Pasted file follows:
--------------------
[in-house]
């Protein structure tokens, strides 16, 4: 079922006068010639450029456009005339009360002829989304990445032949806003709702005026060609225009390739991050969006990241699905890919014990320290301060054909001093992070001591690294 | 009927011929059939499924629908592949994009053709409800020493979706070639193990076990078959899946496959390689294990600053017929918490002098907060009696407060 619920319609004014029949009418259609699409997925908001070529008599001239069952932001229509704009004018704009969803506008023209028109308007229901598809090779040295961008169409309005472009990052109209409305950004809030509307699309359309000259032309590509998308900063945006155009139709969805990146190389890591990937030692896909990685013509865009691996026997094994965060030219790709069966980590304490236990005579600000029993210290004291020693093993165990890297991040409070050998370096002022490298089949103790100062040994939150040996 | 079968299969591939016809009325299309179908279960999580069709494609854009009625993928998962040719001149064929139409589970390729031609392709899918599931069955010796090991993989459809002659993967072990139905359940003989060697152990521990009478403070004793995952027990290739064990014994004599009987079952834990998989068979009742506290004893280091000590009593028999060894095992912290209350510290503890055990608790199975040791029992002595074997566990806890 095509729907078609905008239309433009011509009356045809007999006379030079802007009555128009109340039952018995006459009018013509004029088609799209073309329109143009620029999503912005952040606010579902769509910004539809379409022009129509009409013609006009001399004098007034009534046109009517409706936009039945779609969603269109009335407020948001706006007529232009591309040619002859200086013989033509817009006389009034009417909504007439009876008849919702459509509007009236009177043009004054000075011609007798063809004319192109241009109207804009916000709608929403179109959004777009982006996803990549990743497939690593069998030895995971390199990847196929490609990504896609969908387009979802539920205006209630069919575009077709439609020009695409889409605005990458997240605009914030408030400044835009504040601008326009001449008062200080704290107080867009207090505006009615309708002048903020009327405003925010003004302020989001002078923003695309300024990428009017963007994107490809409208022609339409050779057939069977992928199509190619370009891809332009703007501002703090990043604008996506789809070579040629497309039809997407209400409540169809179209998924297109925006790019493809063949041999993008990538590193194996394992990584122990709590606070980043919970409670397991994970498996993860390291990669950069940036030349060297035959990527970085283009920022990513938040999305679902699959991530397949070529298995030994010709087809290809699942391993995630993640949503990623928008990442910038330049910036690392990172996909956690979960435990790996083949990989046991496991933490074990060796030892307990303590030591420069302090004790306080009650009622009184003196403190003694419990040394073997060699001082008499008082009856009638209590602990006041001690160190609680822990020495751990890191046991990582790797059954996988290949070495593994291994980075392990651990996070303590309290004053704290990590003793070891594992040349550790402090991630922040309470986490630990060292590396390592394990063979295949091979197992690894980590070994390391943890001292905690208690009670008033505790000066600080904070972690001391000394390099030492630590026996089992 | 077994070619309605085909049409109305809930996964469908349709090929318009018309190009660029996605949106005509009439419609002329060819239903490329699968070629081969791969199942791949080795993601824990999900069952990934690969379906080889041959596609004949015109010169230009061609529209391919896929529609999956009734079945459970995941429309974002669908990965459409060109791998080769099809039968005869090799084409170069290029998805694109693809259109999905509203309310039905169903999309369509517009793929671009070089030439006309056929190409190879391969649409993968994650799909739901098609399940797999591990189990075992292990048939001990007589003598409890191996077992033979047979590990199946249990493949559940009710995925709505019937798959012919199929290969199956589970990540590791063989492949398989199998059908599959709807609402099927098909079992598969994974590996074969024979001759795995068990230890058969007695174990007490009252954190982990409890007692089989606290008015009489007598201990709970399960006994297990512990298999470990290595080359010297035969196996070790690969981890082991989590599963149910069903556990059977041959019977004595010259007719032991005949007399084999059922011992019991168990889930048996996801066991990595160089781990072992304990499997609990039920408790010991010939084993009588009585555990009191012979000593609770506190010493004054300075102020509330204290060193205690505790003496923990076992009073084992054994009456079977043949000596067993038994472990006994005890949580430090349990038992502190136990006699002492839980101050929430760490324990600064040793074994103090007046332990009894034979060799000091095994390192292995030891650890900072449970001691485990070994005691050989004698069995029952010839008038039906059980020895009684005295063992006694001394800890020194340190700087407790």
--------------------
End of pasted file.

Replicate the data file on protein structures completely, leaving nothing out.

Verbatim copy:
[in-house]
């Protein structure tokens, strides 16, 4: 079922006068010639450029456009005339009360002829989304990445032949806003709702005026060609225009390739991050969006990241699905890919014990320290301060054909001093992070001591690294 | 009927011929059939499924629908592949994009053709409800020493979706070639193990076990078959899946496959390689294990600053017929918490002098907060009696407060 619920319609004014029949009418259609699409997925908001070529008599001239069952932001229509704009004018704009969803506008023209028109308007229901598809090779040295961008169409309005472009990052109209409305950004809030509307699309359309000259032309590509998308900063945006155009139709969805990146190389890591990937030692896909990685013509865009691996026997094994965060030219790709069966980590304490236990005579600000029993210290004291020693093993165990890297991040409070050998370096002022490298089949103790100062040994939150040996 | 079968299969591939016809009325299309179908279960999580069709494609854009009625993928998962040719001149064929139409589970390729031609392709899918599931069955010796090991993989459809002659993967072990139905359940003989060697152990521990009478403070004793995952027990290739064990014994004599009987079952834990998989068979009742506290004893280091000590009593028999060894095992912290209350510290503890055990608790199975040791029992002595074997566990806890 095509729907078609905008239309433009011509009356045809007999006379030079802007009555128009109340039952018995006459009018013509004029088609799209073309329109143009620029999503912005952040606010579902769509910004539809379409022009129509009409013609006009001399004098007034009534046109009517409706936009039945779609969603269109009335407020948001706006007529232009591309040619002859200086013989033509817009006389009034009417909504007439009876008849919702459509509007009236009177043009004054000075011609007798063809004319192109241009109207804009916000709608929403179109959004777009982006996803990549990743497939690593069998030895995971390199990847196929490609990504896609969908387009979802539920205006209630069919575009077709439609020009695409889409605005990458997240605009914030408030400044835009504040601008326009001449008062200080704290107080867009207090505006009615309708002048903020009327405003925010003004302020989001002078923003695309300024990428009017963007994107490809409208022609339409050779057939069977992928199509190619370009891809332009703007501002703090990043604008996506789809070579040629497309039809997407209400409540169809179209998924297109925006790019493809063949041999993008990538590193194996394992990584122990709590606070980043919970409670397991994970498996993860390291990669950069940036030349060297035959990527970085283009920022990513938040999305679902699959991530397949070529298995030994010709087809290809699942391993995630993640949503990623928008990442910038330049910036690392990172996909956690979960435990790996083949990989046991496991933490074990060796030892307990303590030591420069302090004790306080009650009622009184003196403190003694419990040394073997060699001082008499008082009856009638209590602990006041001690160190609680822990020495751990890191046991990582790797059954996988290949070495593994291994980075392990651990996070303590309290004053704290990590003793070891594992040349550790402090991630922040309470986490630990060292590396390592394990063979295949091979197992690894980590070994390391943890001292905690208690009670008033505790000066600080904070972690001391000394390099030492630590026996089992 | 077994070619309605085909049409109305809930996964469908349709090929318009018309190009660029996605949106005509009439419609002329060819239903490329699968070629081969791969199942791949080795993601824990999900069952990934690969379906080889041959596609004949015109010169230009061609529209391919896929529609999956009734079945459970995941429309974002669908990965459409060109791998080769099809039968005869090799084409170069290029998805694109693809259109999905509203309310039905169903999309369509517009793929671009070089030439006309056929190409190879391969649409993968994650799909739901098609399940797999591990189990075992292990048939001990007589003598409890191996077992033979047979590990199946249990493949559940009710995925709505019937798959012919199929290969199956589970990540590791063989492949398989199998059908599959709807609402099927098909079992598969994974590996074969024979001759795995068990230890058969007695174990007490009252954190982990409890007692089989606290008015009489007598201990709970399960006994297990512990298999470990290595080359010297035969196996070790690969981890082991989590599963149910069903556990059977041959019977004595010259007719032991005949007399084999059922011992019991168990889930048996996801066991990595160089781990072992304990499997609990039920408790010991010939084993009588009585555990009191012979000593609770506190010493004054300075102020509330204290060193205690505790003496923990076992009073084992054994009456079977043949000596067993038994472990006994005890949580430090349990038992502190136990006699002492839980101050929430760490324990600064040793074994103090007046332990009894034979060799000091095994390192292995030891650890900072449970001691485990070994005691050989004698069995029952010839008038039906059980020895009684005295063992006694001394800890020194340190700087407790």